Information for the new or leisure cyclist Information for the racing or touring cyclist Cycling initiatives, routes etc.
Information and advice for advance touring or racing cyclists
Technical
Terminology
Fit your bike
Advanced bike fitting
Body pains explained
Cadence
Braking at speed
Leaning in turns
Some major Tours
Bike Line
Legal lighting
Cycle Training
Introduction
Different cyclists
Stretching
Weight training
Strength training
Heart Rate training
Cross training
Turbo training
The Training Diary
Nutrition for Cycling
Weight control
How much to eat
Main energy sources
Increasing caloric output
Effects on digestive tract
Factors affecting digestion
Optimal cycling diet
Nutrition for common rides
Post ride nutrition
Performance enhancers 1
Performance enhancers 2
Final considerations
Road Racing
Cyclo-X
Track Racing
Introduction
Bikes and equipment
Events
Velodromes

MTB

Setting your bike up
Braking and descending
Cornering
Hill climbing
Lifting the front wheel
Lifting the rear wheel
Tips for women
On the trail kit
Five steps to starting to race

1. Get a reasonable quality bike and appropriate clothing.

2. Make sure you have trained to get fit. Races can average 22-27mph and you therefore need a reasonable level of fitness. If you have never ridden before, this can take many months because it's better to build up slowly. Visit our section on training for further information. Anyone who can average 18's out on their own training for at least an hour (undulating roads, average wind), will probably be ready for action.

3. To race under the BCF rules, join the BCF and get a racing license. Click for the BCF. See elsewhere for details on membership and the various types of licenses.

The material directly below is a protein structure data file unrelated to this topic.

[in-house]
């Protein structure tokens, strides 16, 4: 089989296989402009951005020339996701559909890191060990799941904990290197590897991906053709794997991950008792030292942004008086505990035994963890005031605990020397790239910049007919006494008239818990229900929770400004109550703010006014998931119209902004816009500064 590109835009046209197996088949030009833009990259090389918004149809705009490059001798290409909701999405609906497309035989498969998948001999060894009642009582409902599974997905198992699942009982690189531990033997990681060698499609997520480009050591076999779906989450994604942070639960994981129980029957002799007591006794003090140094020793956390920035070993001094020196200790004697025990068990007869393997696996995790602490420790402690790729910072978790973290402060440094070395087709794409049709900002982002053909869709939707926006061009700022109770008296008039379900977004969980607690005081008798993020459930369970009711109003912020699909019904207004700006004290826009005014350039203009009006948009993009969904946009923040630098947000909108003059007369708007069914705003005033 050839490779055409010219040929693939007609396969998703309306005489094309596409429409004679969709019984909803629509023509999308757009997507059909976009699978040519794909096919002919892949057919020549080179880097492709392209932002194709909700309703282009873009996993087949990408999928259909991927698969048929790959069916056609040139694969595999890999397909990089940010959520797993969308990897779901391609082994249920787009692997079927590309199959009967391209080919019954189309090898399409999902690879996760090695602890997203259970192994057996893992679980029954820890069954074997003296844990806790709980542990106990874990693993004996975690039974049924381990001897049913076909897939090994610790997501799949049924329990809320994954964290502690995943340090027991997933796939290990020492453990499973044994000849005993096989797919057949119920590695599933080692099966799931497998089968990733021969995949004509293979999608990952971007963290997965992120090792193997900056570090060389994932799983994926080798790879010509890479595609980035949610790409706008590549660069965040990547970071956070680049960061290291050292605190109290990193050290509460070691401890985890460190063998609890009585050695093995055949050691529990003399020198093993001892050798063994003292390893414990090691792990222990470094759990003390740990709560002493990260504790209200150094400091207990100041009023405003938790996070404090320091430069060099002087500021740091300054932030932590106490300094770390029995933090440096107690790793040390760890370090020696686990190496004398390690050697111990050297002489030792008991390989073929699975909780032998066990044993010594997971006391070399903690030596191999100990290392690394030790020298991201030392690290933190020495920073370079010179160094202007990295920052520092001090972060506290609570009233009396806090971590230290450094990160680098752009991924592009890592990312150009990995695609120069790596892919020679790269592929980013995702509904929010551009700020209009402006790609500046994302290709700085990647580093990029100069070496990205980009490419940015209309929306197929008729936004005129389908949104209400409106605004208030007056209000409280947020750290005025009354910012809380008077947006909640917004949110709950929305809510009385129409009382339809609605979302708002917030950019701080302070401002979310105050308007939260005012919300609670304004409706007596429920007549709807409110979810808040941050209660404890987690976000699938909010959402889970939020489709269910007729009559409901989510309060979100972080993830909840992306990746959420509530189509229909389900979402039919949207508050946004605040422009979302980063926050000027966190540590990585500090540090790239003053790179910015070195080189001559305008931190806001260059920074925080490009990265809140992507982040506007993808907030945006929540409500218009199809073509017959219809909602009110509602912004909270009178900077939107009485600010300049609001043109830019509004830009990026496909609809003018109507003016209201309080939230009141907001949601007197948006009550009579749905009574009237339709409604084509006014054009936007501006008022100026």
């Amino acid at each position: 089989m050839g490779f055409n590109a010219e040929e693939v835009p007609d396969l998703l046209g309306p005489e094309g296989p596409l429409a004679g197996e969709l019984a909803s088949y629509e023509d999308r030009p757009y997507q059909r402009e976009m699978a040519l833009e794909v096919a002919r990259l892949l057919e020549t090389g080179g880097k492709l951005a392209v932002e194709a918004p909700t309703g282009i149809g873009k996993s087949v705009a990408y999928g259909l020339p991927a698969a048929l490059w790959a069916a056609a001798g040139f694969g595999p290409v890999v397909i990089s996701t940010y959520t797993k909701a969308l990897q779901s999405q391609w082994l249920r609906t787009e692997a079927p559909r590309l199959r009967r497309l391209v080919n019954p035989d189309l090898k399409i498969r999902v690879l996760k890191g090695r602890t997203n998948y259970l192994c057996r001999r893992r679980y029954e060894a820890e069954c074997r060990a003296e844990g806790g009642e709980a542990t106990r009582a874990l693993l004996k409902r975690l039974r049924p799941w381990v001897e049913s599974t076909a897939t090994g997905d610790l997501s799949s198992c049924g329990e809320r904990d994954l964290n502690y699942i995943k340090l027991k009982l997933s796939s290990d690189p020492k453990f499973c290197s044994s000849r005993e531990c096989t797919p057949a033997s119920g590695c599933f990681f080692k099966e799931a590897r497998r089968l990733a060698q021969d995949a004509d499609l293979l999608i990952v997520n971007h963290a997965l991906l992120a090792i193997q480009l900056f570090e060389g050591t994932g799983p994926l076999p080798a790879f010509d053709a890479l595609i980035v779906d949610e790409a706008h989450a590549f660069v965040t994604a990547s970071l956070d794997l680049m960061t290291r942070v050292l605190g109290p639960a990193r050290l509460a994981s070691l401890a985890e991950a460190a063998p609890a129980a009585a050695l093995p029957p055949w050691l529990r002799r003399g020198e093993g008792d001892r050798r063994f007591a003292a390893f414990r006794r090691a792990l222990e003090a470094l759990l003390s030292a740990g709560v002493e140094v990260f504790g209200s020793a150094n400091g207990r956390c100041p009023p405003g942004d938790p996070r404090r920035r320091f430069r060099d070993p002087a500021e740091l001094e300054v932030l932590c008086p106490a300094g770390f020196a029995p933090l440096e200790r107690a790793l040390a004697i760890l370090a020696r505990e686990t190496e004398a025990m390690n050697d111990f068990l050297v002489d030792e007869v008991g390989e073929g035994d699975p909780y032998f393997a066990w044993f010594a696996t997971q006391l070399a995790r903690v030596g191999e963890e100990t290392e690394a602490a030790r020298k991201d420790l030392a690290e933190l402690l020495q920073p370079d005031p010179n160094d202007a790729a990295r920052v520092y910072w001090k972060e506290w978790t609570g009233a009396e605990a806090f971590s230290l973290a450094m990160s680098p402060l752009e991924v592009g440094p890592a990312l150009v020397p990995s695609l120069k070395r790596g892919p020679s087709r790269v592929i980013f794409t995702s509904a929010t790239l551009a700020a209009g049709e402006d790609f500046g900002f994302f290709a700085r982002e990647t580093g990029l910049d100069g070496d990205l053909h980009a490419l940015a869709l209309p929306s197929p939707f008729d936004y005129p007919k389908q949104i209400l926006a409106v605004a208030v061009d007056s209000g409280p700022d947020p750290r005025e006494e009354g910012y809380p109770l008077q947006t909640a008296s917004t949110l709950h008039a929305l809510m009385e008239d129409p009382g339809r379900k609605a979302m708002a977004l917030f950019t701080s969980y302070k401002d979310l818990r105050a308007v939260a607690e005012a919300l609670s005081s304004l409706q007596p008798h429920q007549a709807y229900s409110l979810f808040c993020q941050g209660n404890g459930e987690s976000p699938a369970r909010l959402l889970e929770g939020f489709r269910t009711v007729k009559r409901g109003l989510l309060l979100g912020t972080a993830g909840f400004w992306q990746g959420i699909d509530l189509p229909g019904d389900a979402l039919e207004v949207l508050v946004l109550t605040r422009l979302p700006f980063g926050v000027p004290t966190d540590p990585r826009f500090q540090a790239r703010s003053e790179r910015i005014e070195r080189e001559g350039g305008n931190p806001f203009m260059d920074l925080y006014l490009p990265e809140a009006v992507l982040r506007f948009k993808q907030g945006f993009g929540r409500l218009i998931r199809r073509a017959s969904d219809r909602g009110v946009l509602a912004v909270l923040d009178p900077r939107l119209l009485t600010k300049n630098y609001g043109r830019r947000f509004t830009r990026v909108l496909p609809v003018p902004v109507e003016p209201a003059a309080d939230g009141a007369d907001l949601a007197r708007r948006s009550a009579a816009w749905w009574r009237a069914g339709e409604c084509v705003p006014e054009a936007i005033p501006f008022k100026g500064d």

4. If you just want to try it the once, then look out for a local league in your area, or ask organisers about getting a day licence. See what races are on that you want to ride.

5. Preferably, enter a road race three weeks (or earlier) before the event. Or you can just turn up at an event such as the races at Eastway, Hillingdon, Milton Keynes Bowl, and see if you can get a ride. My first race was at Hillingdon and it was by far the better option for me. Closed circuits like Hillingdon exist around the country and the races are generally shorter and not as hilly. You can also race on closed circuits on a provisional membership which can costs as little as 10.

How fit do you need to be for racing?

Very fit, however measuring fitness is always very difficult. As a very rough guide, if you can maintain an average 18mph whilst training for an hour, you're probably fit enough to start racing. However very little truly prepares the total novice for his or her first road race.

I still remember the advice given to me by Phil (Phil Corley, a close friend and ex professional road race champion). Whatever you do make sure you are not at the back of the bunch at the North Crawley corner or else you'll probably be spat out the back. Due to total inexperience, because I was fit enough, guess where I found myself and yes my race was over but I'd been in a sudo break and boy did I want to do it again. A few weeks later I finished my first race at Milton Keynes Bowl and floated home.

Part of the difference was that I had trained my body to be used to the constant sprints that happen in road races, every corner, many hills, primes and so forth and I'd spent time, doing one minute intervals a couple of times a week.

Once you can ride at race speeds on your own, you shouldn't have too much trouble in a 4th cat race. Your early aim should simply be to stay with the bunch and finish. Then it's up to you.

For women, you could probably start once you can average 17mph in training. Again the Bowl holds races specifically for women.

Road racing is a hard sport and you need, from a sedentary start, a good few months (if not a year) of training before starting. Please visit our cycle training section, see the left navigation grid, for most of what you will need to know about training.


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